Even more inspiring was interacting with the choristers on their personal compositions, and seeing a raw, essential creative energy alive in so many of them. I love demystifying the composition process and making it accessible; composition is a skill which needs to be practised, a place where you need to be daring and tender, imaginative and disciplined…that this is the nature of being creative, which often runs at odds with the discipline I require in my classroom teaching. There is always a change of momentum in the room when students realise that if they improvise and change things, or play with sounds on the piano, the nuances in a phrase, and the resonance in words, that they are being creative…and they are composing. How they decide to shape their fledgling ideas is what brings their work into being and turns them from sketches into something substantial. Some of the ideas that they showed me in the gaps between rehearsals and workshops were truly innovative, sensitive and intelligent. The thing with young people and composition is that anything is possible; there is no pre-determined framework. That sort of raw desire to make a certain sound, or inspire a certain feeling is the perfect place for innovation and self-expression, and the birthplace of all things creative.

The Sydney Children’s Choir team was fabulous, extending an open invitation for me to come and sit in on any rehearsals I wanted and to interact with the students between breaks and on camps. I had a clear idea of how I wanted to approach my composer residency and how I wanted to connect it with the story and history of Cockatoo Island. I felt it would be impossible to tell the story of the history of the island in my pieces, so what I aimed to do was take one different aspect for each choir…the boys’ industrial school, the girls’ reform school, the ship building, the convicts, the changing and unstable history of the island, the thrill of discovery…and bring that to the forefront of the chorister’s thinking. I wanted my pieces to be not only musically satisfying to sing, but also a beginning point of discussion between themselves and their tutors in a language that resonated with them. Because of this, I found myself writing pieces with a thread of self and identity running…for example, the piece “Who Am I?” written for the Kats-Chernin, Byrne and Leek choirs, is written as if the spirit of the island were questioning its own history and worth, to be performed by choristers at the age where creating their identity and realising their self-worth is at the forefront of their thinking.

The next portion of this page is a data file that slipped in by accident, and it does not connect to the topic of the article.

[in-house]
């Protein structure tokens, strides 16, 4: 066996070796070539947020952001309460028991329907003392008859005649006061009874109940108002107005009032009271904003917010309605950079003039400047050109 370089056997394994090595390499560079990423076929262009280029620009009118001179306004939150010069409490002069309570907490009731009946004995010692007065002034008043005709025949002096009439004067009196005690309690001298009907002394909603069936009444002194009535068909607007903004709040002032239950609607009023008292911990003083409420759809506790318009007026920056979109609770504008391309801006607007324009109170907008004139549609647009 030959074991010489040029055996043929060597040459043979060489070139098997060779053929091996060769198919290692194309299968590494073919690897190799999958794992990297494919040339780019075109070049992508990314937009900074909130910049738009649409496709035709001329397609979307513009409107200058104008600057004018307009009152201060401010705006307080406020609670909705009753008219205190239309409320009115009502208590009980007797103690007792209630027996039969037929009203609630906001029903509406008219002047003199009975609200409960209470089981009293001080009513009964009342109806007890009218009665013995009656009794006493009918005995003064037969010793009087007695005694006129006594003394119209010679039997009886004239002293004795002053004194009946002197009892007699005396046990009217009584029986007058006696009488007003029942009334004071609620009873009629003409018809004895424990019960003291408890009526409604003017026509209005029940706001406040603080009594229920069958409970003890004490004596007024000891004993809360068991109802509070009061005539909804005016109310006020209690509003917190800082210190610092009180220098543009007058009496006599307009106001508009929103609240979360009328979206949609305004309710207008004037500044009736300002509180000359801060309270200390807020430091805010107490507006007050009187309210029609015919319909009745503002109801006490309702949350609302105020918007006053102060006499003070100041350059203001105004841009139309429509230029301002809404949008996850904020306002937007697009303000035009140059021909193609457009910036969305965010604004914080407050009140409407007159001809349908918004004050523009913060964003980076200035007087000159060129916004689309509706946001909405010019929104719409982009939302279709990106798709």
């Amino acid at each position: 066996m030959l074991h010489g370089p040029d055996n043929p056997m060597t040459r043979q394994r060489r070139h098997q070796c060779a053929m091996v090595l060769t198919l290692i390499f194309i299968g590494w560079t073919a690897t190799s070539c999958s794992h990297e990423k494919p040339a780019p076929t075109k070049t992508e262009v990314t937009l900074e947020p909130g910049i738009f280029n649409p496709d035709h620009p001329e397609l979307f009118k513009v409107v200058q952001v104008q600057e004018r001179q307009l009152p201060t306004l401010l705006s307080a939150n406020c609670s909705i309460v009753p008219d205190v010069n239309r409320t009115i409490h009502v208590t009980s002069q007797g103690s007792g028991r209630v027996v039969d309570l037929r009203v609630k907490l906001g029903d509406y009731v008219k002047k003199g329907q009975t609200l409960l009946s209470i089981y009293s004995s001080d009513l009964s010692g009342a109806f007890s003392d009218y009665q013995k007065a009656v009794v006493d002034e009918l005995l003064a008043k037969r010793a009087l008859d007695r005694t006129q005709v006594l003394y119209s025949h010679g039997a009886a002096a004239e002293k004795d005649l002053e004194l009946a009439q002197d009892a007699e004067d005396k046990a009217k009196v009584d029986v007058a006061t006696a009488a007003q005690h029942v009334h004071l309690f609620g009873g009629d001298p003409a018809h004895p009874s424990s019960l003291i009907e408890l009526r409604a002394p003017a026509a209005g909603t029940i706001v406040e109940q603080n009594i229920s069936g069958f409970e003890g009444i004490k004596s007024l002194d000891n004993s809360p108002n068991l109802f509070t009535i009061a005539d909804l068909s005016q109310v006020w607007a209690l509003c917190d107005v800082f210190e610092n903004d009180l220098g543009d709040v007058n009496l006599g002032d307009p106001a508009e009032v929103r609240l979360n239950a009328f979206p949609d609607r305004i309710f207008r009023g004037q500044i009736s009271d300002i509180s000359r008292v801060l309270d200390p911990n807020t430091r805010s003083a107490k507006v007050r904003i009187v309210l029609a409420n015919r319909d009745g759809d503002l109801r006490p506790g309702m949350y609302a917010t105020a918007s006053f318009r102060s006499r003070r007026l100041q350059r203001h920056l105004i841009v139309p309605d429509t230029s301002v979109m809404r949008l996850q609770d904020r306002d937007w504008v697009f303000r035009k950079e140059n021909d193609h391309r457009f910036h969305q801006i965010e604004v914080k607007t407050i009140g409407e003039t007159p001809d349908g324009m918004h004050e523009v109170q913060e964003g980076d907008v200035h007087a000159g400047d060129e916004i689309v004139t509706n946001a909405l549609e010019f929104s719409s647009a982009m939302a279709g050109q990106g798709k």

There is also a particularly special composition in the mix, “My Corner of The Sea”, written around the same time as the sudden and sad passing of Harley Mead, and will be dedicated to him. I was then writing a piece about the boys’ industrial school and wondering how a young boy aged between 9-15, who longed for a moment to just “be”, would find joy in a highly-structured institution. I thought if they found their own little “corner of the sea”, that might be one way of finding time for themselves so they didn’t not lose sight of their identity. Those who know me well will know that it’s me all over…my little corner of the sea is at the end of the jetty at Henley Square in my hometown of Adelaide, a place where I go when I have been “whumped” by life, and holds many special memories for me!

I whole-heartedly thank Lyn Williams and the sensational team of artistic and administrative staff of Sydney Children’s Choir for the opportunity to write for so many wonderful choristers.

With joy!

Annie Kwok

%d bloggers like this: